Diane Ravitch’s blog features a new report from the AASA (the School Superintendents Association) and ITEP (the Institute on Taxation and Economic Policy) that looks at the adverse consequences of the proposed federal voucher plan on traditional public schools.  Ravitch reprints the Press Release from the AASA regarding the study.  “The report . . . . describes how boosting resources for private schools while simultaneously providing tax breaks for wealthy taxpayers and corporations will greatly undermine public education.  The expanded voucher tax shelter proposal under consideration,” the statement notes, “would allow the federal government to reimburse wealthy taxpayers (with tax credits) in return for providing funding to private schools on the government’s behalf.  Further, the report says the legislation would ‘starve’ public education of critical funding at a time when available federal resources are already limited.”  You can find the full report (14 pages) titled “Public Loss Private Gain:  How School Voucher Tax Shelters Undermine Public Education” by clicking here.               Steven Singer, on his GADFLYONTHEWALLBLOG, sees very little difference between charters and vouchers.  Where they do diverge, in his belief, is with the political groups that seem to be coalescing around each and how they are funded.  He divides his column into “The Differences” and “The Similarities” between these two types of school “choice.”  “Not only is Trump’s voucher plan deeply unpopular, but the public has already begun to associate any kind of school privatization with a doomed President,” Singer suggests.  “So like cockroaches, neoliberals have begun to skitter to one type of privatization over another.  Fake Democrats hide beneath unfettered charter school expansion.  Bought-and-sold Republicans cling to the idea that we should spend taxpayer dollars on private and parochial schools.”  Read what he has to say and see what you think.               2 letters in today’s L.A. Times react to an editorial in Sunday’s paper about 3 bills in the California legislature that would check the growth of charters in the state (see Tuesday’s “Ed News”).  The first one is from the president and chief executive of Green Dot Public (Charter) Schools California.                 The former head of a now shuttered South L.A. charter school was arrested on charges of mismanagement and fraud for channeling over $200,000 from the school to a business she owned, according to a story in today’s L.A. Times.  “Kendra Okonkwo, 51, was charged with misappropriation of public funds, grand theft by embezzlement, money laundering and keeping a false account, according to a news release issued by the Los Angeles County district attorney’s office.  Her son,” it reports, “29-year-old Jason Okonkwo, is accused of approving fake invoices to further the plot and faces the same charges, prosecutors said.  Kendra Okonkwo founded the Wisdom Academy for Young Scientists near the Watts neighborhood in 2006, but the school quickly became a target of regulators and lost its charter in 2016.”                Julian Vasquez Heilig, Professor of Educational Leadership and Policy Studies at CSU Sacramento, uses the NAEP (National Assessment of Educational Progress) test scores to compare students in charters versus traditional public schools.  He lavishly illustrates his research with a number of bar graphs to bolster his point that charters are badly outperformed by the public schools.  He “scores” the results: “National Public Schools 23, Charters 4.”  His findings appear on his Cloaking Inequity blog.  “One would most likely suspect from the current positive public discourse about charter schools that they would display higher national and large city NAEP performance when compared to non-charter neighborhood schools, however,” he writes, “this is not actually the case when examining achievement data at the school level.  Out of the 28 total comparison tests run, only 4 times did charters produce higher composite score averages than non-charter neighborhood public schools— 8th grade reading and math in the years 2013 and 2015.  There was a tie in the large city comparison for 4th grade reading in the year 2013 as charter schools and non-charter neighborhood public schools displayed the same average composite scale scores.  In the other 23 cases charter schools produced lower average composite scores on the NAEP (math, reading, science) than non-charter neighborhood public schools.”               The debate of school vouchers rages on and will only intensify as the Trump administration unveils its plan for a federal program and attempts to get it through both houses of Congress.  Two segments of the “Morning Edition” program from NPR that aired last week explored “The Promise and Peril of School Vouchers.”  They zero in on the voucher program in Indiana, which began in 2011 and now has the country’s largest voucher program and which just so happened to be expanded by then Gov. Mike Pence.  It also reviews the pros and cons of vouchers.  You can listen to both segments (6:59 minutes, 7:56 minutes) and/or read an extended report on the issue by clicking here.  A third segment (4:53 minutes) of the NPR series on vouchers (see above) is narrated by Anya Kamenetz, an ALOED Book Club author, who explores the problematic issue of how voucher schools deal with students with special needs.  It’s titled “For Families With Special Needs, Vouchers Bring Choices, Not Guarantees.”  Kamenetz discovers a mixed bag when it comes to parents using vouchers for special needs children.  A few campuses accept them but many do not whereas the public schools are required by law to provide services to these students.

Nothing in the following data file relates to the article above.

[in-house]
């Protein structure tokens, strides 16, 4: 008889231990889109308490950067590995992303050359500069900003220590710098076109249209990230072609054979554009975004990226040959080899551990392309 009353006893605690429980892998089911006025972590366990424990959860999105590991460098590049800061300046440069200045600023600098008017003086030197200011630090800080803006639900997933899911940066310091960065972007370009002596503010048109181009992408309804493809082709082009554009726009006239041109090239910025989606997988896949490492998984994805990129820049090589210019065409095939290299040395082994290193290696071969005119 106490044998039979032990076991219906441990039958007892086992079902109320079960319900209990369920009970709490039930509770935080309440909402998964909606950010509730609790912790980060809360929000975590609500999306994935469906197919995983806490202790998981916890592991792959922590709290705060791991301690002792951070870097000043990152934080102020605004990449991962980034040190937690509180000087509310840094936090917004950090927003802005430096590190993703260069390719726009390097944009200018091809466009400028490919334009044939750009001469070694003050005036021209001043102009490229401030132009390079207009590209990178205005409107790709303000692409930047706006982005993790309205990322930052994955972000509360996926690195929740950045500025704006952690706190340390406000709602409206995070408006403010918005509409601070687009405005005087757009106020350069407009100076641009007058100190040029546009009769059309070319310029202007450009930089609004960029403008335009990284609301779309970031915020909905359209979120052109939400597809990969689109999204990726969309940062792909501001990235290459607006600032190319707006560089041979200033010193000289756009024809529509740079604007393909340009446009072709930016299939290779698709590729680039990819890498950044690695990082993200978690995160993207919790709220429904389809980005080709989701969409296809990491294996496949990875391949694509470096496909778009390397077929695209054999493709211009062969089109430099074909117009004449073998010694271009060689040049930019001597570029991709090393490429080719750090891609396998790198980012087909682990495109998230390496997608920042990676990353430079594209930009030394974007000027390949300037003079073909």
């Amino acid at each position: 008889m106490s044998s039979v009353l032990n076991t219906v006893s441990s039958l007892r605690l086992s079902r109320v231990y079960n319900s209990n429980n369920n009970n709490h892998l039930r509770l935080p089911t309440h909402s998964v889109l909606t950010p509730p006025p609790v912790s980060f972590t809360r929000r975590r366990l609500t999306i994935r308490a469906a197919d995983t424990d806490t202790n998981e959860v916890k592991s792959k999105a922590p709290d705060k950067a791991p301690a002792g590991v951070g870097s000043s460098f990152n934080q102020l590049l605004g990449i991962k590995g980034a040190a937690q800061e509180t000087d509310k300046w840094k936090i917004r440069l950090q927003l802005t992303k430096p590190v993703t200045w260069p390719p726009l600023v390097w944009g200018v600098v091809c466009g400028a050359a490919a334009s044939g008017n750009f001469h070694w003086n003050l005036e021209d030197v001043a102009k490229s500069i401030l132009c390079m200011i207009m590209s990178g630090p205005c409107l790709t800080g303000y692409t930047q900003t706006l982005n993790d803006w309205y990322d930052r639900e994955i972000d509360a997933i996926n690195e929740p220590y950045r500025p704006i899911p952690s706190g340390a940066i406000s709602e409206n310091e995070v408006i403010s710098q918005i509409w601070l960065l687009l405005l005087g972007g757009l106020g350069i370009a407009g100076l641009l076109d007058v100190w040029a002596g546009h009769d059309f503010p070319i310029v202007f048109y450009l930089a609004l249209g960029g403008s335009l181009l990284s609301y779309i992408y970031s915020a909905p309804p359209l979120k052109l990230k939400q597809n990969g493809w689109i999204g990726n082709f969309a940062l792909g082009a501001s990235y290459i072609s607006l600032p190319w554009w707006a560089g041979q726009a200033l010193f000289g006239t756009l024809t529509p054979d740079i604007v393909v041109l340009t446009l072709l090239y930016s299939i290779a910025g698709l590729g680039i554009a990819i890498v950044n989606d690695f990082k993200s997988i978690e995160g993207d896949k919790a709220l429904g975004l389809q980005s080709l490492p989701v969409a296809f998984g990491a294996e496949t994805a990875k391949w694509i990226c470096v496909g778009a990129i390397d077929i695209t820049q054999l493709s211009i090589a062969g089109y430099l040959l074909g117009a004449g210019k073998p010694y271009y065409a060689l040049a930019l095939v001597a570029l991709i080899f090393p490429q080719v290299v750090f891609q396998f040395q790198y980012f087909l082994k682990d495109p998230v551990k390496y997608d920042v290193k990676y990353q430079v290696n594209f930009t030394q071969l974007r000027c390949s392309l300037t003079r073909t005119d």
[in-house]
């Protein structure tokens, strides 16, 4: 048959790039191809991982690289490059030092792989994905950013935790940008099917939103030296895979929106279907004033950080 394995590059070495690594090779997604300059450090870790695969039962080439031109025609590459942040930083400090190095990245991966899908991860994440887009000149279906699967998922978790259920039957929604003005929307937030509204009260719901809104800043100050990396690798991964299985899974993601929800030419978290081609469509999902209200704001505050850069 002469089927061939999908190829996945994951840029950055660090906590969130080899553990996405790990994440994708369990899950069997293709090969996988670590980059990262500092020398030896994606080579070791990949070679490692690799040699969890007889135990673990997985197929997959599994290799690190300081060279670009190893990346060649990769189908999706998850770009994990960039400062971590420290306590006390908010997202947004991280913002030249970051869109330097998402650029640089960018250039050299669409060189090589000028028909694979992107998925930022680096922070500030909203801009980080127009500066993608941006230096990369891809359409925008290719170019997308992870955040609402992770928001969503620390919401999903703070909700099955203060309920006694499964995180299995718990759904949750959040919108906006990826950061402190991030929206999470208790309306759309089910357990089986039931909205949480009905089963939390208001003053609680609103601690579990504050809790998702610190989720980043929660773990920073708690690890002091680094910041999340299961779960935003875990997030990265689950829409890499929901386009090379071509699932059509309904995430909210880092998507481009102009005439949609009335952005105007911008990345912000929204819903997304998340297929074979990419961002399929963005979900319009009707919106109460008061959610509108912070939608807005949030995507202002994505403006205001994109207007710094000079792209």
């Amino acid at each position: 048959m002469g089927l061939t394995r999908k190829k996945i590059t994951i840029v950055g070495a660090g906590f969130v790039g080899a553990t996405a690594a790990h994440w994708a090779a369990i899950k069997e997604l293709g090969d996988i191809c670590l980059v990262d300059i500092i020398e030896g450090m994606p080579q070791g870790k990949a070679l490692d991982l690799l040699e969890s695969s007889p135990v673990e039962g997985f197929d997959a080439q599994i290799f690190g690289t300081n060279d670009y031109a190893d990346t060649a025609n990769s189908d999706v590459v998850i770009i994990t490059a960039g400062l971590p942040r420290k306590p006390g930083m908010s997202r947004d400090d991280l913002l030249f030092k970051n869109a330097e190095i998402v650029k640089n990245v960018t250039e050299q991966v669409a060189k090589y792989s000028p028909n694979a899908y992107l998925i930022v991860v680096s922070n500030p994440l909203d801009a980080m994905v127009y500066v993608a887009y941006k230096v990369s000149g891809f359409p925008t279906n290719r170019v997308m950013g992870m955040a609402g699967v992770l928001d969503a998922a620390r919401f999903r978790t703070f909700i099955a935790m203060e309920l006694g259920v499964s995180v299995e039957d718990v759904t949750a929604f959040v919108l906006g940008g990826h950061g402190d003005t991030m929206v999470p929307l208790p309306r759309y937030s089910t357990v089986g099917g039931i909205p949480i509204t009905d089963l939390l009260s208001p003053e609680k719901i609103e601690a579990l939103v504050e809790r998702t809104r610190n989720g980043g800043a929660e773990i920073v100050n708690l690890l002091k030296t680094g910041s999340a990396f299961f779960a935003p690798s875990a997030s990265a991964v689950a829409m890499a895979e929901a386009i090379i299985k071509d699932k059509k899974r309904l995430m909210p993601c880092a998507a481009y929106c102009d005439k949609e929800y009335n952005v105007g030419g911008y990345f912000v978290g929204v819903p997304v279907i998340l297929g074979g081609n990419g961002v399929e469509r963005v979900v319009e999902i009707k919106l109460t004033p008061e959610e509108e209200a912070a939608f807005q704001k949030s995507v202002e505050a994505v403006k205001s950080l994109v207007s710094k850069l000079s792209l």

California’s Exemplary ELL Programs